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Mechanisms of improvement of respiratory failure in patients with restrictive thoracic disease treated with non-invasive ventilation
  1. A H Nickol1,
  2. N Hart1,
  3. N S Hopkinson1,
  4. J Moxham2,
  5. A Simonds1,
  6. M I Polkey1
  1. 1Respiratory Muscle Laboratory, Royal Brompton Hospital, London SW3 6NP, UK
  2. 2Respiratory Muscle Laboratory, Guy’s King’s and St Thomas’ School of Medicine, King’s College Hospital, London SE5 9PJ, UK
  1. Correspondence to:
    Dr A Nickol
    Osler Chest Unit, Churchill Hospital, Headington, Oxford OX4 7LJ, UK;


Background: Nocturnal non-invasive ventilation (NIV) is an effective treatment for hypercapnic respiratory failure in patients with restrictive thoracic disease. We hypothesised that NIV may reverse respiratory failure by increasing the ventilatory response to carbon dioxide, reducing inspiratory muscle fatigue, or enhancing pulmonary mechanics.

Methods: Twenty patients with restrictive disease were studied at baseline (D0) and at 5–8 days (D5) and 3 months (3M).

Results: Mean (SD) daytime arterial carbon dioxide tension (Paco2) was reduced from 7.1 (0.9) kPa to 6.6 (0.8) kPa at D5 and 6.3 (0.9) kPa at 3M (p = 0.004), with the mean (SD) hypercapnic ventilatory response increasing from 2.8 (2.3) l/min/kPa to 3.6 (2.4) l/min/kPa at D5 and 4.3 (3.3) l/min/kPa at 3M (p = 0.044). No increase was observed in measures of inspiratory muscle strength including twitch transdiaphragmatic pressure, nor in lung function or respiratory system compliance.

Conclusions: These findings suggest that increased ventilatory response to carbon dioxide is the principal mechanism underlying the long term improvement in gas exchange following NIV in patients with restrictive thoracic disease. Increases in respiratory muscle strength (sniff oesophageal pressure and sniff nasal pressure) correlated with reductions in the Epworth sleepiness score, possibly indicating an increase in the ability of patients to activate inspiratory muscles rather than an improvement in contractility.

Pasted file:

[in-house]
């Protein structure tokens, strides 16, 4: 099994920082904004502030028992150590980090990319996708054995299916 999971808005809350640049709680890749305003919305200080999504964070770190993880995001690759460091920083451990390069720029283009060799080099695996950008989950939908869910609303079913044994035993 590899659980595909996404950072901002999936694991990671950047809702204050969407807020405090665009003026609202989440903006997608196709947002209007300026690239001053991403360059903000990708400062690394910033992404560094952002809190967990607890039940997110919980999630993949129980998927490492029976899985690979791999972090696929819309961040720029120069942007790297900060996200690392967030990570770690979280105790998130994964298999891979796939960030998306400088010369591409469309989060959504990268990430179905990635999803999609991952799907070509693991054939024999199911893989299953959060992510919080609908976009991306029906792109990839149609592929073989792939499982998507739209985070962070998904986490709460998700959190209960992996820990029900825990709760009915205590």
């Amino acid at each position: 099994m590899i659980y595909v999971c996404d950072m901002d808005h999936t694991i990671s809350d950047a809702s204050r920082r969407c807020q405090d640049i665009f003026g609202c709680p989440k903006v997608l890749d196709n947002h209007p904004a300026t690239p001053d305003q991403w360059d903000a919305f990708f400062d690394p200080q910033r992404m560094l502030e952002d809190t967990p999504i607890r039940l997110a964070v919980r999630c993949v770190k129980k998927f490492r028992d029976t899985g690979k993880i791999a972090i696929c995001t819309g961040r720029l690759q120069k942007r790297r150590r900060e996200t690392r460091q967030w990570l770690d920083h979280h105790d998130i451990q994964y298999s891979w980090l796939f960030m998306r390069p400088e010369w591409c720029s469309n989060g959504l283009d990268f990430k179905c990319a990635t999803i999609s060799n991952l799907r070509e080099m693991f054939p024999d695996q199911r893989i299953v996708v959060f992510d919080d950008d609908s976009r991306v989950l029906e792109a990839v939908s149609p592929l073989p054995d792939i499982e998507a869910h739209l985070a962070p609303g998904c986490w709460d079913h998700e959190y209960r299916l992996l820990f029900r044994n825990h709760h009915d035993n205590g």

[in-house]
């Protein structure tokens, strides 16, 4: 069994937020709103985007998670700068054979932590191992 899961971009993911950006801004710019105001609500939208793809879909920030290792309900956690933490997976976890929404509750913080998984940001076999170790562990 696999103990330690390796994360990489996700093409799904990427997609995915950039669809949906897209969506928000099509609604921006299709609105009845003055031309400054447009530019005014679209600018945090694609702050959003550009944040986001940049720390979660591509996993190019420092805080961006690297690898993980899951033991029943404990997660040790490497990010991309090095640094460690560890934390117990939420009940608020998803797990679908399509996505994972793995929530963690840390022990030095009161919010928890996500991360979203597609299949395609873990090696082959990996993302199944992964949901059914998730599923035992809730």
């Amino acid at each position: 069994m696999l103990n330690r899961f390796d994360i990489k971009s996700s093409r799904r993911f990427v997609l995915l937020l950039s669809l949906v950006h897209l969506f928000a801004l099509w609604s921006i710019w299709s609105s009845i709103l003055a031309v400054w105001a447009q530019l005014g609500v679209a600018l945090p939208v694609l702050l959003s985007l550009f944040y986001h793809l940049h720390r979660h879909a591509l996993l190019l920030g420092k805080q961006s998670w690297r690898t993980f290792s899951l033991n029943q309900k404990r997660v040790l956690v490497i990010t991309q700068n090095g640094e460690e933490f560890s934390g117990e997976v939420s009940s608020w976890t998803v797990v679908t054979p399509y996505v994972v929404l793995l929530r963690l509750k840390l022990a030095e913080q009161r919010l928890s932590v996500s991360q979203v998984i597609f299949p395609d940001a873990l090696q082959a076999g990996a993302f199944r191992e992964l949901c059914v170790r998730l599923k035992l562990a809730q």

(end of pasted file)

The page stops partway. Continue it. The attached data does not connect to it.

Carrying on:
• ESS, Epworth sleepiness score
  • FEV1, forced expiratory volume in 1 second
  • FRC, functional residual capacity
  • FVC, forced vital capacity
  • HCVR, hypercapnic ventilatory response
  • NIV, non-invasive ventilation
  • Paco2, arterial carbon dioxide tension
  • Pao2, arterial oxygen tension
  • PeMax, maximum expiratory mouth pressure
  • Pga, cough gastric pressure
  • PiMax, maximum inspiratory mouth pressure
  • Ptcco2, transcutaneous CO pressure
  • SNIP, sniff nasal inspiratory pressure
  • Sniff Pdi, sniff transdiaphragmatic pressure
  • Sniff Poes, sniff oesophageal pressure
  • TwPdi, twitch transdiaphragmatic pressure
  • hypercapnic respiratory failure
  • neuromuscular weakness
  • kyphoscoliosis
  • non-invasive ventilation

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  • Published Online First 6 June 2005

  • AHN and this work was funded by a project grant from the British Lung Foundation, NH by the Dorothy Osbourne Legacy, NSH by the Wellcome Trust, and MIP’s group from the European Union (QLK6-CT-2002-02285).

  • Competing interests: AHN has received contributions from GlaxoWellcome, Astra Pharmaceuticals, Cephalon, Medic-Aid and Breas Medical towards the cost of attending professional meetings (ERS, ATS). AS has received research grants from Breas Medical (£75 000) and ResMed (£62 000) to investigate the appropriate time to initiate non-invasive ventilation and inpatient versus outpatient initiation, and the use of a ventilator in patients with congestive heart failure, respectively. These projects are unrelated to the current study. She has received financial support from Cephalon to attend a scientific meeting. MIP has received fees for lecturing from the following companies totalling £2674 between 2003 and 2004: Astra Zeneca, GlaxoSmithKline, Nutricia and Cephalon. He has also attended professional meetings (ERS, ATS, APSS) as a guest of GlaxoWellcome, Astra Zeneca, Cephalon, 3M and Ciba. NH, NSH and JM have no competing financial interests.

  • Some of the data presented here have been presented previously in abstract form.

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